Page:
3. Distract yourself. I call Danville the “Land of Hobbies.” Everyone has at least two or three simply because there’s nothing else to do. The most popular hobby by far is eating. You either cook a giant meal in and invite all your family, or you go out to eat, or you are the family invited to eat at someone’s house. Everywhere you turn, there’s food. My first hobby is dieting. It’s what happens after you’ve been around someone with a food hobby. I.E. Mama D’s BBQ.

mama d

 

You know it’s a serious hobby when you have business cards made. 🙂 This hobby is how we paid for Christmas, so I’m very thankful for it. Since we moved up here, it’s been bothering me that I don’t have a hobby. I was a wife, mother, employee, and nothing else. I never did anything for just me or for fun. That is until Daniel’s grandmother gave me a sewing machine. If you’ve known me for any length of time, you know I’m not a girly girl. However, I do like a challenge. Give me a set of instructions, and I can do just about anything.

Daniel’s grandmother is one of my favorite in-laws. She’s a woman that gets straight to the point – no muss, no fuss. I love the way she “calls them as she sees them.” I catch myself laughing whenever I’m around her thinking, “You can’t say that. She just said that. Well, I mean . . . it is true.” This is how she gave me the sewing machine. “Here. I thought you might could use this. It’s been sitting in the church for ten years, but I think it’ll still work. I’ll show you how to get the thread on, but you’re on your own from there.” Challenge accepted. I battled that machine. It was NOT going to beat me. For a year I fought with that thing. I just assumed I never got the thread on it correctly. I had admitted defeat several times and asked for help, but (after a year) I had given up almost altogether. Then . . .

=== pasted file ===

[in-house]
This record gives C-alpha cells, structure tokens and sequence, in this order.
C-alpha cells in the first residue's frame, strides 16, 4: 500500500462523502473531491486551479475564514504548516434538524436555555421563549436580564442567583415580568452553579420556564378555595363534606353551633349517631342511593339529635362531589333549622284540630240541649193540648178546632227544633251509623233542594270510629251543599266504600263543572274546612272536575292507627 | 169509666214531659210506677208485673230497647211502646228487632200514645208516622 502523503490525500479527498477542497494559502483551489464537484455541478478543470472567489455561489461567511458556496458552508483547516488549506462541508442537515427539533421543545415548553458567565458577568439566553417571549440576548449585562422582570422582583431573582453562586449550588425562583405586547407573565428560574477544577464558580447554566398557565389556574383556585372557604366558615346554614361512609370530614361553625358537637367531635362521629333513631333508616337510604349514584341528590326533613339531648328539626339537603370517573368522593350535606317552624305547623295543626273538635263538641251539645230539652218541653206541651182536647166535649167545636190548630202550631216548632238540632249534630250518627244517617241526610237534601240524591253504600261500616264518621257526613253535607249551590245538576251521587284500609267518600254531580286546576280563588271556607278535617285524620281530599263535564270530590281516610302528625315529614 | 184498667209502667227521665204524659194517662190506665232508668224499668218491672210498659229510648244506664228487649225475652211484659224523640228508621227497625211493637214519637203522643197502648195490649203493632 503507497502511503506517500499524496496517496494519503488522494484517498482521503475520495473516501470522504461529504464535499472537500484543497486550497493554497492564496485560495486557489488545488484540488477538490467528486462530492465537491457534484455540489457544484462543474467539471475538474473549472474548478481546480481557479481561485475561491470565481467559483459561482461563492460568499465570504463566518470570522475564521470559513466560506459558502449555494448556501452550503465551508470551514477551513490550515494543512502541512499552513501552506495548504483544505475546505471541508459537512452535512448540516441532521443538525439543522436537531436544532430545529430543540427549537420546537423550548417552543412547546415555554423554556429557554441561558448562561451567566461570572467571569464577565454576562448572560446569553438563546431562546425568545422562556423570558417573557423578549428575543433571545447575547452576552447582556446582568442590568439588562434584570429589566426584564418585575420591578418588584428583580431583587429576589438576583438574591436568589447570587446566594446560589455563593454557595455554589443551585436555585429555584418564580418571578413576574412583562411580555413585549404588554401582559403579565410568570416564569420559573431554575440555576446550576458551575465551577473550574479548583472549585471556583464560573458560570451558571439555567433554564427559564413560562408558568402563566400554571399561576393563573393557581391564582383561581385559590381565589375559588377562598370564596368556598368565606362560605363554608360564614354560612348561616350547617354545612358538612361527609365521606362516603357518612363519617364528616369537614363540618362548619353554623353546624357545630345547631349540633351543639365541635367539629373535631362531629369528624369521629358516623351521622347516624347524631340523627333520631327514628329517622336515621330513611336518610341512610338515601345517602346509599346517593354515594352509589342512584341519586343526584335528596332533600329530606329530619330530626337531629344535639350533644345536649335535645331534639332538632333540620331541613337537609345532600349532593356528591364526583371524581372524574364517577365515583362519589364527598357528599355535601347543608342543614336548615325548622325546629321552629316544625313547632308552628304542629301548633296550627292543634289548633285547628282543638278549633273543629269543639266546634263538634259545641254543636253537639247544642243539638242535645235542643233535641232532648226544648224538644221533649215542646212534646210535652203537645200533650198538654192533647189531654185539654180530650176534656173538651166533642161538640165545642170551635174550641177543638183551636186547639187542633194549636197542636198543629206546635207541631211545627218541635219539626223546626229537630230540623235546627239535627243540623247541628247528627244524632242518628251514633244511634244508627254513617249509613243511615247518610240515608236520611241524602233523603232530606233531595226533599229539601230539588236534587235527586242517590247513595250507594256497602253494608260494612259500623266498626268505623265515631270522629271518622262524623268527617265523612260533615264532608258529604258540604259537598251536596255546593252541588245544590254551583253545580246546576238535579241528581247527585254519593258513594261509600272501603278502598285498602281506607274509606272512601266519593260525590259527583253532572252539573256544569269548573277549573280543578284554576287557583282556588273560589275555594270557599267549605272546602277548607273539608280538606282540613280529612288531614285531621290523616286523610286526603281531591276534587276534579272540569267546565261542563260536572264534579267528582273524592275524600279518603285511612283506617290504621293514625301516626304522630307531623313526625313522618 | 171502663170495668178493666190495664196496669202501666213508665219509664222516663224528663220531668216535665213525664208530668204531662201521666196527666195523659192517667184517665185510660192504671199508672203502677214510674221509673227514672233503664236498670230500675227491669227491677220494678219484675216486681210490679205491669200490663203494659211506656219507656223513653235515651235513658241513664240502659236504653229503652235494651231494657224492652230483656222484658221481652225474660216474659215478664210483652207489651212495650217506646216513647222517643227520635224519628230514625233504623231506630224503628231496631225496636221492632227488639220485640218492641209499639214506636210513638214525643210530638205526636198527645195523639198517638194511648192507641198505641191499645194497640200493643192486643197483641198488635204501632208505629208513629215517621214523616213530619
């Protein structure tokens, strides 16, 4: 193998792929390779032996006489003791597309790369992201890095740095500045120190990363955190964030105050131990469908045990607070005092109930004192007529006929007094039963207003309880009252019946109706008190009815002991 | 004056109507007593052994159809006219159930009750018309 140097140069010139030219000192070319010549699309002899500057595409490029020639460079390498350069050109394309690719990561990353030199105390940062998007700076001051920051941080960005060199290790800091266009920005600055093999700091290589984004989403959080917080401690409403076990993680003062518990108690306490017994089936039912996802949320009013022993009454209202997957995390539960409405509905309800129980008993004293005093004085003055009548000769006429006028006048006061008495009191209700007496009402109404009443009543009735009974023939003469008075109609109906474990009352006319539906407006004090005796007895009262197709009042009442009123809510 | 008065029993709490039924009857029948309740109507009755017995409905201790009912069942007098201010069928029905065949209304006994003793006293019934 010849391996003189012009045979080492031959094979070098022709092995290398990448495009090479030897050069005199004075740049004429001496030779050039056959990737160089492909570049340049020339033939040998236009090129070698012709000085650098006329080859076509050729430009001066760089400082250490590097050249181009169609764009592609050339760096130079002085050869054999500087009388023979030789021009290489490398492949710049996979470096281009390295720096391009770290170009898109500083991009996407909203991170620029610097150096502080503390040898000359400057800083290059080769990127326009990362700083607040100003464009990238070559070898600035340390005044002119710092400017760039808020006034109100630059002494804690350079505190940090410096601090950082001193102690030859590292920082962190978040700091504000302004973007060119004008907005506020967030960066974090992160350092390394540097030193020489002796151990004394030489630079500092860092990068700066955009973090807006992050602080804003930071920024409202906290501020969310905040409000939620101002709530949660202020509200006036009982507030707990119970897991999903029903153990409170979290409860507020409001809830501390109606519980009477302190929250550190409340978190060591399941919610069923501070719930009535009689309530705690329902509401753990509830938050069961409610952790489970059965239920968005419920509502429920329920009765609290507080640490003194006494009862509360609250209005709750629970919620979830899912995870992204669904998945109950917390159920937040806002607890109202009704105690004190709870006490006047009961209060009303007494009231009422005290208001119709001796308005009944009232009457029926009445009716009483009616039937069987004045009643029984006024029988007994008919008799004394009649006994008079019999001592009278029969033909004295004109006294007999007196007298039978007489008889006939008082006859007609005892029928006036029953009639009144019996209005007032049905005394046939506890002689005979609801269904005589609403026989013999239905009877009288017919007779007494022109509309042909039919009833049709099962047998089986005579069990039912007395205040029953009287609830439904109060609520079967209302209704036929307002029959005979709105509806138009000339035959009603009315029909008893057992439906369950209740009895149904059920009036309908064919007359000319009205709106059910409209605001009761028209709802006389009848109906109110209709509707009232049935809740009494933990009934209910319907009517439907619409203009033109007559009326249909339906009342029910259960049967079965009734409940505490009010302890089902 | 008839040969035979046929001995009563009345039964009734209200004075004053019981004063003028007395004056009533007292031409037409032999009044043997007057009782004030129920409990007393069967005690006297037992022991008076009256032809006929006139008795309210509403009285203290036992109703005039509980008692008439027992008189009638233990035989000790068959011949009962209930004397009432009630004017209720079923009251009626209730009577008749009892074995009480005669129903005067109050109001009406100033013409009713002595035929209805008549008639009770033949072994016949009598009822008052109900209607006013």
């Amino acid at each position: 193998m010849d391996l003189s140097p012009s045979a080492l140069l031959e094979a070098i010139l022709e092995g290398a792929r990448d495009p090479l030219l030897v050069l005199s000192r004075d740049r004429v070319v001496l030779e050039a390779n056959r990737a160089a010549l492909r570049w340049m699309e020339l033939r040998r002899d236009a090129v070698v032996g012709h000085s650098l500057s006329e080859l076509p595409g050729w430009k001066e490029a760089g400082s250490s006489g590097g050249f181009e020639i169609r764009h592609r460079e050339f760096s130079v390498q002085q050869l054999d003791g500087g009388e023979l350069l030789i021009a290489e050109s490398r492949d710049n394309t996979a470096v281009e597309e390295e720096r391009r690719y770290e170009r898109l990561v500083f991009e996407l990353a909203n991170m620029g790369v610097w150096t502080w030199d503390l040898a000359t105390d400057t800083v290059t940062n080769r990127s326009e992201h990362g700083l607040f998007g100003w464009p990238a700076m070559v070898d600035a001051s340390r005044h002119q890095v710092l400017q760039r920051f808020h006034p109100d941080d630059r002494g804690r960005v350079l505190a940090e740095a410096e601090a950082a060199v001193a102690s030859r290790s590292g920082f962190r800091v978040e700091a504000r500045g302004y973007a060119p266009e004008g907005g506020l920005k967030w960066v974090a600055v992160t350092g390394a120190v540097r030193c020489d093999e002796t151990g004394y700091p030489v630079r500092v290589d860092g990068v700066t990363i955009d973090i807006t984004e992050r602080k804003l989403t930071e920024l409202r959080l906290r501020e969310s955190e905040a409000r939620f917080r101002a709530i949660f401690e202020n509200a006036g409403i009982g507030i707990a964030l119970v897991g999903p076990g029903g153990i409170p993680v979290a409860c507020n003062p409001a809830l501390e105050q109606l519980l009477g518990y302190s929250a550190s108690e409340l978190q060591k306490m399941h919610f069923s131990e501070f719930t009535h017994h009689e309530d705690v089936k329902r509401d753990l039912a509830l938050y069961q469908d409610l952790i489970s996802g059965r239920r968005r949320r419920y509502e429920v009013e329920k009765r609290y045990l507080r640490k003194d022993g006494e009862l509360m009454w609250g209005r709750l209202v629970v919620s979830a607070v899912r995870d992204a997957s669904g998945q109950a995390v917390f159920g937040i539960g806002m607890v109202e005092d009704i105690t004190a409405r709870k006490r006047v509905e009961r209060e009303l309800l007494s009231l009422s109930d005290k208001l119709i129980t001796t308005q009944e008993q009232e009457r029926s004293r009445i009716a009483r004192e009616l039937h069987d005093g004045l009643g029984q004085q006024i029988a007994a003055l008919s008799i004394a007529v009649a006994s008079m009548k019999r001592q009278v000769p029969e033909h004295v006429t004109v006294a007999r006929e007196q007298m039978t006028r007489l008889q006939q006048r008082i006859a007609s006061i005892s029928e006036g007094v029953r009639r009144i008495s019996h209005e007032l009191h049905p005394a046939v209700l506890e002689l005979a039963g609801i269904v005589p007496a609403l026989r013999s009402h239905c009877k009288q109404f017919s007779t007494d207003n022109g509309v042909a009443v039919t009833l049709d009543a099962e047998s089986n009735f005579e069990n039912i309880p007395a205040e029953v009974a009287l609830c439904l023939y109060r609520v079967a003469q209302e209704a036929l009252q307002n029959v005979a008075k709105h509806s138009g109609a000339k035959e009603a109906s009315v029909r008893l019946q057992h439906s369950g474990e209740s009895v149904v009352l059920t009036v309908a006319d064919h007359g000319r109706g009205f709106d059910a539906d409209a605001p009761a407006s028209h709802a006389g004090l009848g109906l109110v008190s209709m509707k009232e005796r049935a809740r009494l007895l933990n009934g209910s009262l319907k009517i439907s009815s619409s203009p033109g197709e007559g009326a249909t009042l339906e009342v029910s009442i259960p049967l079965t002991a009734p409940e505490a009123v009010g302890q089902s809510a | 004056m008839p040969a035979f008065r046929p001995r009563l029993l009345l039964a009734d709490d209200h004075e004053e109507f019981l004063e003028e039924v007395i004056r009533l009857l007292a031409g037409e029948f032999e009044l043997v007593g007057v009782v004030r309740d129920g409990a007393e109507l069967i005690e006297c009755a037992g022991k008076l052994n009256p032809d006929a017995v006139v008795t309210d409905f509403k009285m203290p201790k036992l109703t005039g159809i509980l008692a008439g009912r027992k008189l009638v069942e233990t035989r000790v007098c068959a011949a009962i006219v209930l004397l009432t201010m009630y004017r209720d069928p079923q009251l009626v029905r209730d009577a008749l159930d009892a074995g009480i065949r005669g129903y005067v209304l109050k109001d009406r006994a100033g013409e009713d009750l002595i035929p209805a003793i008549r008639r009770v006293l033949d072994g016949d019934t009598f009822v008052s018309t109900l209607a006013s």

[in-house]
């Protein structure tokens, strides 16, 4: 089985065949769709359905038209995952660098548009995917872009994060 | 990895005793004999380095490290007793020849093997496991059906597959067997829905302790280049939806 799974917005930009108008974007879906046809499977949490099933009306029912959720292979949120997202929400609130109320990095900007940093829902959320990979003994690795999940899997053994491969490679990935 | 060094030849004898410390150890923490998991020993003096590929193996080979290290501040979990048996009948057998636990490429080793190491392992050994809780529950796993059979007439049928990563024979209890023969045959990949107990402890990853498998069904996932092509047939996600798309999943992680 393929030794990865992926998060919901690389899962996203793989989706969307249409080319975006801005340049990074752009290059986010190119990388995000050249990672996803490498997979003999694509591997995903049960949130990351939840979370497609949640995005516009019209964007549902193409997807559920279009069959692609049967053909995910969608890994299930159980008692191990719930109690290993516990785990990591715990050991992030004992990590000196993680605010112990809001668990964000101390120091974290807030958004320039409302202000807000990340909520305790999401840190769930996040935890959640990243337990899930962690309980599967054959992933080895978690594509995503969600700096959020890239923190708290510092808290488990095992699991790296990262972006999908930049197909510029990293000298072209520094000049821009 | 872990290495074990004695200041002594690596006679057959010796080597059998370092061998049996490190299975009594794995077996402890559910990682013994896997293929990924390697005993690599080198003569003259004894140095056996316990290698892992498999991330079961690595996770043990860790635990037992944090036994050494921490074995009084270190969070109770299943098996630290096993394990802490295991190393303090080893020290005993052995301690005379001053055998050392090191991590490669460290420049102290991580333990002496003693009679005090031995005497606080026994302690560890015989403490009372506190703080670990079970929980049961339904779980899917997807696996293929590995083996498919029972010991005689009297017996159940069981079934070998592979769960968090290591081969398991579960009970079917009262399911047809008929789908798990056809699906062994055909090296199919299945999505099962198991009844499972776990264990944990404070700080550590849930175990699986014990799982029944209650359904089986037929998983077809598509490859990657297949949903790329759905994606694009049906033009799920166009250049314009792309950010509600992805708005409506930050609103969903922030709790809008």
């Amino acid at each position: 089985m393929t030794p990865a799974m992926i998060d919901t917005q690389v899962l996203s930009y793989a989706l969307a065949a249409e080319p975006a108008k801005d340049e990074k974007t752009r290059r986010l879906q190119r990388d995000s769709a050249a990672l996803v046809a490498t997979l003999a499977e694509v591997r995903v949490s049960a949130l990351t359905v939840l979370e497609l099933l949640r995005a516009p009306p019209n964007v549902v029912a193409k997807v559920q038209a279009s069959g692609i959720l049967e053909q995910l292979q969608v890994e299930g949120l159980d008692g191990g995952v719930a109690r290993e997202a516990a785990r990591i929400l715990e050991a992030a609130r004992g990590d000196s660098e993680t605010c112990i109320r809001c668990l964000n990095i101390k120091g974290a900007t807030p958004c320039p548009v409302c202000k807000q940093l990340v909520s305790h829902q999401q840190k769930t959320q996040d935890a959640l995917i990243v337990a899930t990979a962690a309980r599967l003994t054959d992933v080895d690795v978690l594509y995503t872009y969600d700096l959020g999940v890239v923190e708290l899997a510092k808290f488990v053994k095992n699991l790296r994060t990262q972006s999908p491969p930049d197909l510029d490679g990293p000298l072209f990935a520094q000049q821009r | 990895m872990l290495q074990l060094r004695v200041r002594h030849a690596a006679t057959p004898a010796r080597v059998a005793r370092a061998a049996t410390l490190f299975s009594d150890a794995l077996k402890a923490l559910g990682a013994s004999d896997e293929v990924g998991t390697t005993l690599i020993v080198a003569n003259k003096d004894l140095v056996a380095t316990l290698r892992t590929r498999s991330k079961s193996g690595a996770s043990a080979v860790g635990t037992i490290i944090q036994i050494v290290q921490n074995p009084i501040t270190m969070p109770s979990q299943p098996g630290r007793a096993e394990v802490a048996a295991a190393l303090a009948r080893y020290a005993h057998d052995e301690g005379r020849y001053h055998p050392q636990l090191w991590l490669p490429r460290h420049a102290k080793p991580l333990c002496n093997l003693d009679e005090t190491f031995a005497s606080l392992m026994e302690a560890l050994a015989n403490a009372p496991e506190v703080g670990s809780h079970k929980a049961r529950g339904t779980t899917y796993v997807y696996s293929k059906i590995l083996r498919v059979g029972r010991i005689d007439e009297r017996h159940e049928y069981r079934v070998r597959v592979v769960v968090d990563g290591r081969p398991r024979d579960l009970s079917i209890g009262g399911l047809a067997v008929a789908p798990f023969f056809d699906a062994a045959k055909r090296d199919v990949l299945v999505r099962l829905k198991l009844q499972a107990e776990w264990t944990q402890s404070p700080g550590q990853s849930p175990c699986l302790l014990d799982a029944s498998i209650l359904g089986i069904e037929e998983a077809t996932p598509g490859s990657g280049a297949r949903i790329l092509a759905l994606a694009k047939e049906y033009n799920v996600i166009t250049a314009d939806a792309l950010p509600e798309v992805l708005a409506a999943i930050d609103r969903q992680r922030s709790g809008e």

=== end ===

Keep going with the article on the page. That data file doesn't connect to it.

A girl at school ripped her shirt. Not on the seam – in the middle. She asked me to use the sewing machine to fix it. Now, I’m still a novice, so I explained it wouldn’t be perfect. (How’d she rip the thing anyway?) But she told me to go for it anyway. I did it! It wasn’t half-bad either. But the machine worked instantly. It’s like heaven smiled down on me for just a moment. I went out and bought a new machine. Yep, I’m in love. I’m still learning, but it is such a great distraction. Sure, my head hurts while I’m using it, but I’ve got a bigger challenge in my hands to figure out.

I’ve begun a new hobby. It keeps my focus off my head and onto the task at hand. It helps when you have little girls with a tremendous amount of confidence in you.

Faith wanted a dress.

faith dress

 

So Sophia just had to have one too . . .

sophia dress

 

Which made me want one too!

photo (19)

 

This is how I’m fighting back. This is how I seek to find joy amidst the pain. I don’t know if this is how other people do it, but these are my attempts to stop excess fluid on my brain (if that is what my problem is) dictate my life.

How do you fight back against the evil one who seeks to destroy your joy?

 

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2 thoughts on “Fighting Back: Reclaiming Joy

  1. This is a truly inspiring post. Thank you for sharing your strategies for continuing to thrive in the midst of challenges. In answer to your question, sometimes I read, sometimes I write and sometimes I just have to sleep. All these things replenish me and give me renewed vigour. I wish you every good thing with your life story. And another thing, those dresses look fabulous!

    Like